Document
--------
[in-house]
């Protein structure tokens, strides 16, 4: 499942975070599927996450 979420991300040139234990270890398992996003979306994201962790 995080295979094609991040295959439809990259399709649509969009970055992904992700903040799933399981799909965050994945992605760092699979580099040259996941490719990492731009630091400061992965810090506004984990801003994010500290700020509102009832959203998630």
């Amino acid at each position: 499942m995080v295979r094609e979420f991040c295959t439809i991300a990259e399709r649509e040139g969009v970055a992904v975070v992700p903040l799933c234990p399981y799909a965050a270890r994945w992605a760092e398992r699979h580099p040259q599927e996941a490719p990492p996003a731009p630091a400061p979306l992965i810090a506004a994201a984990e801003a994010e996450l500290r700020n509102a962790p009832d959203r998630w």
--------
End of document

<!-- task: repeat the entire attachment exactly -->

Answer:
[in-house]
């Protein structure tokens, strides 16, 4: 499942975070599927996450 979420991300040139234990270890398992996003979306994201962790 995080295979094609991040295959439809990259399709649509969009970055992904992700903040799933399981799909965050994945992605760092699979580099040259996941490719990492731009630091400061992965810090506004984990801003994010500290700020509102009832959203998630």
């Amino acid at each position: 499942m995080v295979r094609e979420f991040c295959t439809i991300a990259e399709r649509e040139g969009v970055a992904v975070v992700p903040l799933c234990p399981y799909a965050a270890r994945w992605a760092e398992r699979h580099p040259q599927e996941a490719p990492p996003a731009p630091a400061p979306l992965i810090a506004a994201a984990e801003a994010e996450l500290r700020n509102a962790p009832d959203r998630w």